I fret a lot about echo chambers. I try not to be caught in one, I wish others would too, and I have four abandoned draft posts from the last five years about this. So I felt a little targeted when Galef wrote, “I suspect even the well-intentioned people [telling others to escape their echo chamber] already know, on some level, that it doesn’t work.” But it’s not that the concept is flawed. It made sense once she said it: We tend to choose the worst people on the other side to listen to. No wonder they fail to move us! Better to listen to people we have some existing rapport with — people we trust, who we aren’t approaching with a pre-ordained mutual dislike.

This leads into another theme in The Scout Mindset: identity. But for my read of it to make sense, I’ll need to let you in on a little bit about mine.

I’ve spent basically my entire life declining to associate with political ideologies, even ones I’m sympathetic to. There’s probably a reason for this: I worry that doing so will compromise my ability to think for myself. Indeed, Galef spends a couple of chapters discussing the dangers of mixing beliefs with identities, and strategies for holding identities without having them usurp our capacity to think.

The irony for me is that, in my eagerness to avoid political identity, I’ve also avoided being sucked into the rationality movement, despite being aware of it for a number of years. In some sense, my political independence was an identity in its own right, albeit a lonely one — something Galef hinted at early in the book, in her discussion of how we choose beliefs to maintain an image to others. But identities don’t exist in a vacuum. In the book, Galef explains how the company and the role models we choose can shape the emotional incentives on how we think.

When I wrote about retreating into my own echo chamber a few months ago, I don’t think I truly believed it. It was more of a “giving up” piece, and I was upset that I couldn’t see another option. But I still wrote it, so I should be wary — as Galef warns repeatedly — of simply looking for reinforcement. One “update” (as she would call it) for me is that, contrary to my earlier belief, there are plenty of scouts to follow. Galef littered the book with examples of scouts because they exist. If I want to get good at seeing things accurately, they’re the ones I want to aspire to — the ones I want to identify with.

What of everyone else? The other update is this: Adopting a scout mindset is hard work. No one’s perfect at it, and I’m kidding myself if I think I’m uniquely good at it. Knowing this, rather than despair about poor or motivated reasoning by others, I hope I’ll become more forgiving when others succumb to it. And rather than retreat for comfort, I hope my motivation for seeking out like-minded people will be to renew my work on improving how I think.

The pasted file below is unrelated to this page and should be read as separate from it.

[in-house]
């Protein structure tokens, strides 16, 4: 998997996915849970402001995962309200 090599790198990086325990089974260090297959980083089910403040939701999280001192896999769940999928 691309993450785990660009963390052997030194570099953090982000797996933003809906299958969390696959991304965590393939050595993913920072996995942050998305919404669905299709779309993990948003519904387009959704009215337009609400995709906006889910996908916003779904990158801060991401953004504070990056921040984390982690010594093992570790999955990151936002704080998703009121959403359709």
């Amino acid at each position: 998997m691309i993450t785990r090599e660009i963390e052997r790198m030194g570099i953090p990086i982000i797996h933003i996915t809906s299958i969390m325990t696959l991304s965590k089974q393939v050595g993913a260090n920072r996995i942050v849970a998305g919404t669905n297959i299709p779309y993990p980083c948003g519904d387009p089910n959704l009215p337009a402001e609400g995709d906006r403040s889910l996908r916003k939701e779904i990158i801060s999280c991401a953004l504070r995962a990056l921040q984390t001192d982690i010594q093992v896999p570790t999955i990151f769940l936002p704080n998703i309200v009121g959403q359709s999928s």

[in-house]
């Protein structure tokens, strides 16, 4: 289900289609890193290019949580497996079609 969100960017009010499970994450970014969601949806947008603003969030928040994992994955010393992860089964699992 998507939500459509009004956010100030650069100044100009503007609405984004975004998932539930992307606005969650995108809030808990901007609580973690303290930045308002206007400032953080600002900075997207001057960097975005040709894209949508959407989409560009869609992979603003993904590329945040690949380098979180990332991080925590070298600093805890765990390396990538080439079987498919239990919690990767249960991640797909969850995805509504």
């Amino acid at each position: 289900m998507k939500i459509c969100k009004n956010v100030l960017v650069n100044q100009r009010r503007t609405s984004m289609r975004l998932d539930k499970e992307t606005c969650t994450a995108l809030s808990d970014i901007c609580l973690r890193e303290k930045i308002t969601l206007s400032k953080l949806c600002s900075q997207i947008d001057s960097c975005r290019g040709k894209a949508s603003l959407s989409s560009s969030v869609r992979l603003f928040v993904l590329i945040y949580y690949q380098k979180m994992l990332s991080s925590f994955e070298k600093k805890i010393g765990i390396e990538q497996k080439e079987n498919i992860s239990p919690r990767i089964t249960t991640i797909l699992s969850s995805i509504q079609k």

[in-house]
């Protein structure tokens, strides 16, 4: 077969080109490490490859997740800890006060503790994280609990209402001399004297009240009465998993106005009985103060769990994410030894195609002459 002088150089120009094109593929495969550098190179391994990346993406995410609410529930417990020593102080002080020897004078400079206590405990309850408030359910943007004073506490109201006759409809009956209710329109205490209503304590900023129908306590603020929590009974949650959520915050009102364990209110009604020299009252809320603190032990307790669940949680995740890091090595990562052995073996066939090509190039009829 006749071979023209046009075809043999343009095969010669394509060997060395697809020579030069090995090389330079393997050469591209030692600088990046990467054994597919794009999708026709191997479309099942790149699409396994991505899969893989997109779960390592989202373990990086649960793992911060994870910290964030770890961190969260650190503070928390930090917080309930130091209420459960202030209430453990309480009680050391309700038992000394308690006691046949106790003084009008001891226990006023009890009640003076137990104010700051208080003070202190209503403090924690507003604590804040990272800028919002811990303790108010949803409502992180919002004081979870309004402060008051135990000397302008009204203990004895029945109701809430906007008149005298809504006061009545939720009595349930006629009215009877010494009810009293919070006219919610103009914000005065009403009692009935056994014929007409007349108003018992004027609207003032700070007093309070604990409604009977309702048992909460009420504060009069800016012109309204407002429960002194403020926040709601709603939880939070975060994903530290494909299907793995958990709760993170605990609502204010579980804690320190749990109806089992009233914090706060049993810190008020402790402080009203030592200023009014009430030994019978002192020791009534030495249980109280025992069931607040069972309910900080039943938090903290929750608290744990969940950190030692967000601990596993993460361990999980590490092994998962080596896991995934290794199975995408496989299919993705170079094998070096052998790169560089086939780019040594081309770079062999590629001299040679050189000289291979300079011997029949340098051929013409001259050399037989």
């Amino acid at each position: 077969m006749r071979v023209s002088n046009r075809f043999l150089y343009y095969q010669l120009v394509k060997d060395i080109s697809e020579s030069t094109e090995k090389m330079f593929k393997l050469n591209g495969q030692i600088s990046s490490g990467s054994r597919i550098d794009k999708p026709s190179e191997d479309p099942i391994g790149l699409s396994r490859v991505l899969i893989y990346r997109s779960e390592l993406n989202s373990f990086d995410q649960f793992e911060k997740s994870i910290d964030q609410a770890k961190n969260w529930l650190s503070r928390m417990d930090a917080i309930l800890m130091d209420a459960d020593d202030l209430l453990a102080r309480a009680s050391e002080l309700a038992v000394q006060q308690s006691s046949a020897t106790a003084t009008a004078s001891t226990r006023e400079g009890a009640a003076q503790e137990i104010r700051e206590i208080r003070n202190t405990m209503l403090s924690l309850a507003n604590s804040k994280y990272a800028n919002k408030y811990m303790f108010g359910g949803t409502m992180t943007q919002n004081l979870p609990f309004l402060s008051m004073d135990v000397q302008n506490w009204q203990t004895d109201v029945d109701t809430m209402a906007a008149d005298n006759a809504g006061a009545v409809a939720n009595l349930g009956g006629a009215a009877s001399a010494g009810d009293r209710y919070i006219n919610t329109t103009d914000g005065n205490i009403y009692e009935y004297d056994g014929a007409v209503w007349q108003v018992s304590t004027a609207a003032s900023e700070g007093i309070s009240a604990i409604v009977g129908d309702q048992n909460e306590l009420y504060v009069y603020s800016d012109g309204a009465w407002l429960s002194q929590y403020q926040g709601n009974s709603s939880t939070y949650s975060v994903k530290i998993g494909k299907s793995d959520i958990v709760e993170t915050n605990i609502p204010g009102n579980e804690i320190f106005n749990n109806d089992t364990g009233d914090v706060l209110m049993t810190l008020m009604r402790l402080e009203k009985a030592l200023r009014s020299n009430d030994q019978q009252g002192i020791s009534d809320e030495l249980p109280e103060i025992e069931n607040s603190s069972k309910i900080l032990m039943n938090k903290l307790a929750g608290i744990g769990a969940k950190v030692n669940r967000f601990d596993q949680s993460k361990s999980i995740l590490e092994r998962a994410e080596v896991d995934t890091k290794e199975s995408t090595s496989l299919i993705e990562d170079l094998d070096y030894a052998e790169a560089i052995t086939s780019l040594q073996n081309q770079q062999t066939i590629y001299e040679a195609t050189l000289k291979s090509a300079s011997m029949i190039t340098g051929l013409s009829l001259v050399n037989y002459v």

I can’t hand-on-heart tell you whether this book is for you. Deep down, of course, I want everyone to read it, and I hope you’ll get something out of it. If you value truth-seeking, I think this book will offer a lot to reflect on. If you want to get better at seeing things for what they are, I think you’ll really appreciate the tools this book offers to help.

What I’m not sure that this book could do — what I’m not sure that any book could do — is give you the motivation to develop the humility that scout mindset requires. Scout mindset is about avoiding fooling yourself, and that exercise can’t start if you don’t think you can and do fool yourself. I think Galef does as good a job explaining why we’re bad at it and why this matters as any job I can imagine — but I would say that, because I subscribed to the premise before picking up the book. And I can’t help but wonder if it’d be too easy to read through Galef’s descriptions of soldiers and think, chapter after chapter: “That doesn’t sound like me.”

Thankfully, there’s a good way to preview the ideas in this book, just as I did before I bought my copy. That TED talk I mentioned earlier introduces the premise, and Galef has a YouTube channel of amateur but lucid videos exploring some ideas in the book. If seeing things clearly and accurately sounds like your thing, go and have a look at them. If they give you something to think about, my guess is that this book will too.